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The Times and Climes are a Changin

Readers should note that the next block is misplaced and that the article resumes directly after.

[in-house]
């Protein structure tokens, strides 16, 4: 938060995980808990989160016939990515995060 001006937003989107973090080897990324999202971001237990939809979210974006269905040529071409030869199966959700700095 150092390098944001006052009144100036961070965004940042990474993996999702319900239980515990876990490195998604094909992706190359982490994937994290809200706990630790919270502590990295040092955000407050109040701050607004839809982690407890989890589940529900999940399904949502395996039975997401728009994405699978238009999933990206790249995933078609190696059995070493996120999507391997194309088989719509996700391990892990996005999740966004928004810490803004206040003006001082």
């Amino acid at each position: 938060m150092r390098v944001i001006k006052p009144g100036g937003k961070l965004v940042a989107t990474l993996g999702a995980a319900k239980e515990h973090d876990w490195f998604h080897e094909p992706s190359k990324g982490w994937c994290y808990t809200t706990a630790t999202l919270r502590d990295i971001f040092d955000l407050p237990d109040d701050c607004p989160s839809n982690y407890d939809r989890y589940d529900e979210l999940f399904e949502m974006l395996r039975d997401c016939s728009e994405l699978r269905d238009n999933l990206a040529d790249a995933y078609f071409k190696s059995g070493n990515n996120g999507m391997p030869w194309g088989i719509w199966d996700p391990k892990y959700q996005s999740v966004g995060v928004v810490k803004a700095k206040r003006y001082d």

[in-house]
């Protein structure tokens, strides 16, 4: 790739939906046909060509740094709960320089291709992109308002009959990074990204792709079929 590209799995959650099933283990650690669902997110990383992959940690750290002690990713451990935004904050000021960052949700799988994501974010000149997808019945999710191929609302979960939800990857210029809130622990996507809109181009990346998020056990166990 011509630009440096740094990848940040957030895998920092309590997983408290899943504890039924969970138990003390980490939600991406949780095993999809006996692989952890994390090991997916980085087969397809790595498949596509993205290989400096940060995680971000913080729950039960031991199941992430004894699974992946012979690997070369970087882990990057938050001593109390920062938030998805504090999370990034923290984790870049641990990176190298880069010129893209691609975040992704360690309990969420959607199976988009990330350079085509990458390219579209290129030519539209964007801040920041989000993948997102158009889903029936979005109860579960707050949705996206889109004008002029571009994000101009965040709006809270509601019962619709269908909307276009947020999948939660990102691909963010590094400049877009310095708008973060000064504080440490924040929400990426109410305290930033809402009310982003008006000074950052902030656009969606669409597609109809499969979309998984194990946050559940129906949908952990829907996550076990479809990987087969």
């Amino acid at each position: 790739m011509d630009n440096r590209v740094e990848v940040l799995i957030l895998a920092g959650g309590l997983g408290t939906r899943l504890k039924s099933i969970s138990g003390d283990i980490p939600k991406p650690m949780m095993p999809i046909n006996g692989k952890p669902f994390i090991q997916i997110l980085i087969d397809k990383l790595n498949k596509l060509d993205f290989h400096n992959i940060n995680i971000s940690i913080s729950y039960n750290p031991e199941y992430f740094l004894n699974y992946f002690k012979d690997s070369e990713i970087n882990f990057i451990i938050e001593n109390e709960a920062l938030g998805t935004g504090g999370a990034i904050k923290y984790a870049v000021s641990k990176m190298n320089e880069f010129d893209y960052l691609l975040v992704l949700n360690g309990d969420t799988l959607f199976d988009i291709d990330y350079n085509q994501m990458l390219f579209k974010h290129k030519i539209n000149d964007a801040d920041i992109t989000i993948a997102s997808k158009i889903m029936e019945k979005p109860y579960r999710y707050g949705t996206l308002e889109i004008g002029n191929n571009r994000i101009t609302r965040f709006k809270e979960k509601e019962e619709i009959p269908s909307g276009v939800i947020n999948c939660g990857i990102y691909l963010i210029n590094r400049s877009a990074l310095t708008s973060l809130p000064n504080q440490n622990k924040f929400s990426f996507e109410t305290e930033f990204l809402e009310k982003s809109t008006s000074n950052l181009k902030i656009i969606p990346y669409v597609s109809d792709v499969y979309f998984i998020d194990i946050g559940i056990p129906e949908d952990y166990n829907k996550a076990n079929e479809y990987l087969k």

While Italy, France and Spain continue to lead the world of wine, the newbies on the block, China, India, Brazil, Uruguay, are turning heads. China is already 7th largest wine producer in the world, Brazil the fastest growing. And while India is still tiny, by Jove, it`s producing some very nice wines. We were there a few years ago and one Cabernet-Shiraz blend I stumbled upon might have been a Margaret River. Later I discovered the great French winemaker Michel Rolland had a hand in it. No wonder! It`s oft the way, the flying winemaker who applies his trade in some distant land, working with the locals there, passing on his skills, spreading the love.  I recall some thirty years ago travelling to Brazil and Uruguay, to visit the vineyards there. Winemakers from Argentina had been tempted north, and they were beginning to turn things round.  These were wine-producing countries in their infancy back then, amazing what has been achieved in three decades.  Globalization also lent a hand to the development of emerging wine countries and regions. Old World companies searching New World pastures, bringing with them investment, employment and skills. Climate Change is another lever for change in the world`s wine map, with wineries looking to invest in cool-climate countries and those less affected adversely by extreme temperatures. In the north of the northern hemisphere, for example, England is a prime target for Champagne producers.  In the south of the southern hemisphere, Tasmania offers potential respite for vineyard owners in ever hotter South Australia and New South Wales.  Brown Brothers started buying up land there in 2010.   Changing politics has in the past been another catalyst for wine development: the collapse of communism having given rise to investment and a new lease of life in countries such as Hungary and Chile. Now, the world`s total wine production is falling – Climate Change again – just as UK`s wine production is increasing – and so the world`s wine map continues to turn. Is it just possible in fifty years our world of wines will be turned on its head?

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